Credit: Frank Masi
  • Movie

Battleship director Peter Berg has a rather amusing way of acknowledging the skepticism about a movie based on a Hasbro board game: “It didn’t lend itself to the most logical interpretation for a film.” But at the panel for Battleship at WonderCon in Anaheim, Calif., Berg seemed determined to convince the crowd that there is in fact a strong movie tucked inside a game that consists of calling out coordinates to try to sink your buddy’s ships. Joined by costars Brooklyn Decker and Alexander Skarsgård, Berg pointed out that when you do end up hitting one of those plastic ships, you and your friend are “trying to kill each other as mercilessly as possible,” and that indeed does make for a compelling story.

Rather than prove his point by showing off more effects-heavy clips filled with explosions and CG carnage, however, Berg chose to screen two extended sequences from the film, out May 18, that showcase more small-scale moments. The first clip, in fact, practically had no major effects at all, instead focusing on the ne’er-do-well character played by Taylor Kitsch as he desperately tries to woo Decker’s character by breaking into a convenience store to get her a chicken burrito. Trust us: It plays a lot better in the room than on paper.

The second sequence, which comes much later in the film, gives us the first extended look at Rihanna’s big screen debut, as she and Kitsch hunt through their battleship for a metal-suited alien. There was little dialogue in the action-heavy sequence, so it wasn’t exactly an acting showcase, but it was all close-quarters work, getting the camera right up in the actors’ faces. And Rihanna did appear to acquit herself quite nicely, staying present in the moment and never giving off the vibe that she was a massive music mega-star slumming it as a military grunt. Berg himself sang her praises before the clip, noting that other music stars like Frank Sinatra, Whitney Houston, and Tim McGraw (in Berg’s big screen Friday Night Lights) have all successfully moved into feature films. “I believe musicians often make great actors,” he said. “[Rihanna] said, ‘Treat me like an actor.’ She worked her butt off.”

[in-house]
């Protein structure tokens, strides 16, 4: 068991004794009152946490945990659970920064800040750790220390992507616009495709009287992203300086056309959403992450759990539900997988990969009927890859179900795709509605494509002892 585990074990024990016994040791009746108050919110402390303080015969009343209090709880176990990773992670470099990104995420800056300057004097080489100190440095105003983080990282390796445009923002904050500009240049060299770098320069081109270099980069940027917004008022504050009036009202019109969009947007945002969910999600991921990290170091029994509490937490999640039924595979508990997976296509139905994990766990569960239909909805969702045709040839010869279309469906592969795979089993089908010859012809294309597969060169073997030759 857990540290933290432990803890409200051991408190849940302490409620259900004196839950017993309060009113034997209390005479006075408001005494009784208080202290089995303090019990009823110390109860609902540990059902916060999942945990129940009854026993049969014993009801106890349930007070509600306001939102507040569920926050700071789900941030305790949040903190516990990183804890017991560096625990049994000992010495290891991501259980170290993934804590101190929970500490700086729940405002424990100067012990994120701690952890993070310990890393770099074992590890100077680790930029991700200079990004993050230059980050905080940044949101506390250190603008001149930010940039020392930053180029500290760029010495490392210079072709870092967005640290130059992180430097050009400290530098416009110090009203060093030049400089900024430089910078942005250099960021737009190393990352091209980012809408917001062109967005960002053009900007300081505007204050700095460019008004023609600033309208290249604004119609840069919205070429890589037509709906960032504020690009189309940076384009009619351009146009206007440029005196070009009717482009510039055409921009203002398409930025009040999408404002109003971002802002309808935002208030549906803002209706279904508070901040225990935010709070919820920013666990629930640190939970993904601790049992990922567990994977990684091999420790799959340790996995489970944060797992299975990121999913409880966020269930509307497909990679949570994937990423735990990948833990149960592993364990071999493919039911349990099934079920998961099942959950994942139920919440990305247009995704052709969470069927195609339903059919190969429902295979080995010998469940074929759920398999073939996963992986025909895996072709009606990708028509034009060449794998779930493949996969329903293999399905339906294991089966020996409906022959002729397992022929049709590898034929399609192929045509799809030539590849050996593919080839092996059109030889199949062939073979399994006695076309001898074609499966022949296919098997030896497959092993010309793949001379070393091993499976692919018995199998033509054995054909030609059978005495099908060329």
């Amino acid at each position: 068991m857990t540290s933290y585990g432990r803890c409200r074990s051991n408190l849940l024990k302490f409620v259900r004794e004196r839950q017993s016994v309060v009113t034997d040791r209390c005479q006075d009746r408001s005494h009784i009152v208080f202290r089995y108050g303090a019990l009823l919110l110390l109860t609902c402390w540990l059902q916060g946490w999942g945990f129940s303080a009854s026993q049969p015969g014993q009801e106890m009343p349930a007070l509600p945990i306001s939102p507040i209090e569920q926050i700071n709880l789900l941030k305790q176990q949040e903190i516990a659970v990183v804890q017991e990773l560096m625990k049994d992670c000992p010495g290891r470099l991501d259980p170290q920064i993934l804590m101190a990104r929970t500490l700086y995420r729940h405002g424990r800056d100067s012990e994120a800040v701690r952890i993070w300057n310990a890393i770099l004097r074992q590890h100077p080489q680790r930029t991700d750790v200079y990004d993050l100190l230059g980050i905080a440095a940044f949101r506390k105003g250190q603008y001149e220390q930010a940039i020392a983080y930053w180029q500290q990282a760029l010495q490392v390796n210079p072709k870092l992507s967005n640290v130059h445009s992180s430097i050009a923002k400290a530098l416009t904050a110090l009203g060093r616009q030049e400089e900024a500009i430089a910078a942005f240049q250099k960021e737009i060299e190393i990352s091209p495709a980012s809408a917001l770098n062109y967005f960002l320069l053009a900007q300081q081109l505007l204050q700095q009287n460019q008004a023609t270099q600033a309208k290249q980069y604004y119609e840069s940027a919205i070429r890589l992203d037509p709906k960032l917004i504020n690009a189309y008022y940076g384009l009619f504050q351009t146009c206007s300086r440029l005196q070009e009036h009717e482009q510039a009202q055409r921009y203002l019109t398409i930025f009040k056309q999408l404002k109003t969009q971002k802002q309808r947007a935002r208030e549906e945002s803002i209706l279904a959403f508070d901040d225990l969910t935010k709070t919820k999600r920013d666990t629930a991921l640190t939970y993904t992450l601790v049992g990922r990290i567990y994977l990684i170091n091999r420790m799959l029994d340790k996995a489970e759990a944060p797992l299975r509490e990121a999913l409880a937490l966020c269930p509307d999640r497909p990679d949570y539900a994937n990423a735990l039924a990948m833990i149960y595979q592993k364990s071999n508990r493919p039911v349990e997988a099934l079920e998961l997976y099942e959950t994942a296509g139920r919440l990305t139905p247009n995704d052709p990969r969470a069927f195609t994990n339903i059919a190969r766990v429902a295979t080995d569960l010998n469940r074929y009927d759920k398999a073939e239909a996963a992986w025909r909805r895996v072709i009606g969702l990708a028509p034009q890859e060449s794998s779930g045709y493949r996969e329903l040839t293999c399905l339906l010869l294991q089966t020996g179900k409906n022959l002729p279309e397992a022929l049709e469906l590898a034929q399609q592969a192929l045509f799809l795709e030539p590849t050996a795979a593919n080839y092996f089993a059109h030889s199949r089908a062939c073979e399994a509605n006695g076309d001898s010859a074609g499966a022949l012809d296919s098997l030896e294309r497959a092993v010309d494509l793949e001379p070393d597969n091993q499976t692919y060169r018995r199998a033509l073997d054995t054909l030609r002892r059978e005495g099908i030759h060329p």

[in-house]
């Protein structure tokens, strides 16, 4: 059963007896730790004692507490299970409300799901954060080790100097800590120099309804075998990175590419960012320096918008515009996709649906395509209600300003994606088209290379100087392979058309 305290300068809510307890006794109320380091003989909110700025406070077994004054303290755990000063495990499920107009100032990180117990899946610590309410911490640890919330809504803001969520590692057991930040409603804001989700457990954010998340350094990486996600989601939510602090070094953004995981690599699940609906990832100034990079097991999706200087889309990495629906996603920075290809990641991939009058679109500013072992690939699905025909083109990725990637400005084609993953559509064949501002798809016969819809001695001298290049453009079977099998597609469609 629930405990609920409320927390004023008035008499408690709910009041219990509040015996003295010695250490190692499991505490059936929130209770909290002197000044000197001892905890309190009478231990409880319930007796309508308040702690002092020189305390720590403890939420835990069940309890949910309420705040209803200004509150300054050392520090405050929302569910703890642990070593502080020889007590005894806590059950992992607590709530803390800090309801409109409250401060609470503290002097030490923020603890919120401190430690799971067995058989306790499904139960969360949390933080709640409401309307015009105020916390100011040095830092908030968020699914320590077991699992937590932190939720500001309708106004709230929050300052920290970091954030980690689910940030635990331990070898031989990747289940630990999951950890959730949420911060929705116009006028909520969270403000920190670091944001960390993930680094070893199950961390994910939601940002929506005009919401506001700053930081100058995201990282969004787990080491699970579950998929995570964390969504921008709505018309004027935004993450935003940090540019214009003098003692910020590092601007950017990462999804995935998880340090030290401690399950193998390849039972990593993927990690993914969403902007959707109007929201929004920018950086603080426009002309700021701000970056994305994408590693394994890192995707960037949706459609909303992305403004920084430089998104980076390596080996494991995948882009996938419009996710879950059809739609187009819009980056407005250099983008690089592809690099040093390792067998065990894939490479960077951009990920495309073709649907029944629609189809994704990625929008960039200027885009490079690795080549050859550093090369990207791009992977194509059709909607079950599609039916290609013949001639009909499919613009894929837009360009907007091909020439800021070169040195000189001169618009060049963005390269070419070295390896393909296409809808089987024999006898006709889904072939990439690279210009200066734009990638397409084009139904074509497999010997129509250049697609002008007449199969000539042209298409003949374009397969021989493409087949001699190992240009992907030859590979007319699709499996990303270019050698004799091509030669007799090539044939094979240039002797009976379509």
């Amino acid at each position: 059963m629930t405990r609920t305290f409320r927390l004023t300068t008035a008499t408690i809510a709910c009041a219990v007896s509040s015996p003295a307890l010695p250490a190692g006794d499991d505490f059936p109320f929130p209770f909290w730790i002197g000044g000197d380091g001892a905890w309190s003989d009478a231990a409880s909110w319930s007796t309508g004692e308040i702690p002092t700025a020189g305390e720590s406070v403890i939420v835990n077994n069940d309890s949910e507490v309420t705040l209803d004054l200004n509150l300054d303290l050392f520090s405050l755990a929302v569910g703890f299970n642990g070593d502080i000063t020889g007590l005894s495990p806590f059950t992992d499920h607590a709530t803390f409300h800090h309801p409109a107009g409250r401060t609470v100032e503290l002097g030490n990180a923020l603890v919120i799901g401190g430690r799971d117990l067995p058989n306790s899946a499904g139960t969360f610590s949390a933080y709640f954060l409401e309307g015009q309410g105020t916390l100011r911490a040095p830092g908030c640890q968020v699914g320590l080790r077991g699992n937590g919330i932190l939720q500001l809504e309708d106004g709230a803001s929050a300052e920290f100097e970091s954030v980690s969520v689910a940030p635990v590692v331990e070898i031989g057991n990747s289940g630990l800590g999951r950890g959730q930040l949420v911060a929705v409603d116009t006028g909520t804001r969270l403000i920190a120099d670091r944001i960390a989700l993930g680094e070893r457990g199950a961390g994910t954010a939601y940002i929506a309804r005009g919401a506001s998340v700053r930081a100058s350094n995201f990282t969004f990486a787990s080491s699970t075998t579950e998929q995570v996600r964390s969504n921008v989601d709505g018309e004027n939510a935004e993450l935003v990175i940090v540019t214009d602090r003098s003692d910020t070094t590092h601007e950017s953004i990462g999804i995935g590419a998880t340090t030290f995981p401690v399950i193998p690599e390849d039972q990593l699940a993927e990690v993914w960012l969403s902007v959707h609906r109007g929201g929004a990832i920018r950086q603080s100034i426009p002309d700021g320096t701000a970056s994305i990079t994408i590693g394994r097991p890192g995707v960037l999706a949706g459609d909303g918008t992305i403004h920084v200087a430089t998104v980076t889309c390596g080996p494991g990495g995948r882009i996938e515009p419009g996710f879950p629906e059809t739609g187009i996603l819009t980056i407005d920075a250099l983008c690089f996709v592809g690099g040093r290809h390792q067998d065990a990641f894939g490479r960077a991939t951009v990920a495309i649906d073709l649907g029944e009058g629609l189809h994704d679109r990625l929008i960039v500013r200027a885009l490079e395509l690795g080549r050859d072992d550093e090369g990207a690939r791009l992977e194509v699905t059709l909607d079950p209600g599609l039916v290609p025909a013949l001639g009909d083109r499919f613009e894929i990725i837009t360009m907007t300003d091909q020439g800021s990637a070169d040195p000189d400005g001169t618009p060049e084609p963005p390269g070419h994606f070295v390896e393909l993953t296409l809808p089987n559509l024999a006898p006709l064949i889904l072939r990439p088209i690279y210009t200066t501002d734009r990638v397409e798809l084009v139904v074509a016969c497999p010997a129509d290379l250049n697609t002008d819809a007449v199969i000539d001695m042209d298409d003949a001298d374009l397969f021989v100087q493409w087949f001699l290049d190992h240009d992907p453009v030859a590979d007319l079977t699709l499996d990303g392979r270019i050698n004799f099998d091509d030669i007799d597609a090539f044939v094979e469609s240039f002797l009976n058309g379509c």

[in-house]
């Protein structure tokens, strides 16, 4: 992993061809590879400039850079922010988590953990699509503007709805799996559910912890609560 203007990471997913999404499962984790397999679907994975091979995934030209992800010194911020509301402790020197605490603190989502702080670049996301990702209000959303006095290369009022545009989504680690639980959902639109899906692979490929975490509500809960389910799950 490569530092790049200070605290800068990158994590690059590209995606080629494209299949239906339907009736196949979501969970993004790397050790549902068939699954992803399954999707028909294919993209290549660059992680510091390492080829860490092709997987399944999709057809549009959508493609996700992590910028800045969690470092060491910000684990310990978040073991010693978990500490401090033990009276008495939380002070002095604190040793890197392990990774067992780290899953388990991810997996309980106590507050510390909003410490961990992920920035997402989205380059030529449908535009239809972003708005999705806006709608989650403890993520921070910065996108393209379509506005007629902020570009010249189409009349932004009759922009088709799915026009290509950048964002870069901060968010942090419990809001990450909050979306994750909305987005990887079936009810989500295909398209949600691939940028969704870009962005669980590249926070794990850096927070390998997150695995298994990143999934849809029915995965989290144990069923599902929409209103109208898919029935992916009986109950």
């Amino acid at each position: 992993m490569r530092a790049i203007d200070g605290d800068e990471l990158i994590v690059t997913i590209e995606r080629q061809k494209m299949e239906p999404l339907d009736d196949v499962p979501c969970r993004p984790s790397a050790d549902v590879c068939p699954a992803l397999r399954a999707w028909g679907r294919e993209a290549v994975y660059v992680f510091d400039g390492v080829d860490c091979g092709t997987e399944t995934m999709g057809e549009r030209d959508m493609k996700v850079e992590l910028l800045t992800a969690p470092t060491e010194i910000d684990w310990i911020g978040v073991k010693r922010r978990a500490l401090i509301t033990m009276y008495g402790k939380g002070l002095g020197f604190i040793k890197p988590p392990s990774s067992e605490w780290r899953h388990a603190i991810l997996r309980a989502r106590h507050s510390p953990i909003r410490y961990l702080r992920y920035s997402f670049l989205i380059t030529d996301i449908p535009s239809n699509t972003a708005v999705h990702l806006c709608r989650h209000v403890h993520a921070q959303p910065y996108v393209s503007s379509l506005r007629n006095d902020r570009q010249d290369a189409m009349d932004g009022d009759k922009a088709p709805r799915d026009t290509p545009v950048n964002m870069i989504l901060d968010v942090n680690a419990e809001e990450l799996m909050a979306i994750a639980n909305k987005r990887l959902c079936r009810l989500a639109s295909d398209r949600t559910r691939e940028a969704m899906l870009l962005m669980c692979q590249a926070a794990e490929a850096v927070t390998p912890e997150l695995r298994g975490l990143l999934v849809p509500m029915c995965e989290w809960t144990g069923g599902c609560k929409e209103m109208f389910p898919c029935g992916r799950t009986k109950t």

The extended clip also hinted at the larger story behind the invasion, which Berg told the audience was provoked by Earth sending out welcome signals to “goldilocks planets” that appear to have the same conditions for life as our own. (That’s a real program, by the way.) The clip opens with Kitsch and his mates inspecting a different alien that they fished out of the ocean. (SPOILER ALERT for the rest of this paragraph.) Kitsch briefly mind-melds with the creature, and what he sees could either be interpreted as the aliens’ plans for conquering Earth, or as this specific alien’s experience with being conquered, and his attempt to communicate to Kitsch that his ships, are, in fact, escape craft. I’m probably reading too much into it, but I definitely got the feeling that there may be more to these aliens than just world conquest. (End SPOILER ALERT.)

Berg finished up his time on stage by talking about the perils of shooting on the open sea. His father is a Marine, and often took his family to maritime museums, so Berg has been wanting to make a movie about the Navy for a long time. (He had long hoped to make a film based on Nathaniel Philbrick’s In the Heart of the Sea — about the lost whaling ship that inspired Moby Dick — but the cannibalism in the true story apparently was a bridge too far for Hollywood studios.) As he began planning to shoot Battleship in the Pacific Ocean off of Hawaii, Berg says he got a call from an unexpected filmmaker: Kevin Costner.

“He said, ‘I feel compelled to come and talk to you about all the things we did right on Waterworld and all the things we did not so well,'” Berg explained to much knowing laughter from the crowd. Costner ended up talking for hours with Berg and his team, which Berg said was invaluable to feeling more prepared to take on the maritime production. One detail of Berg’s eventual shoot that stands out: Hiring snipers specifically to scout for sharks when the actors were in the water.

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  • Movie
  • PG-13
  • 131 minutes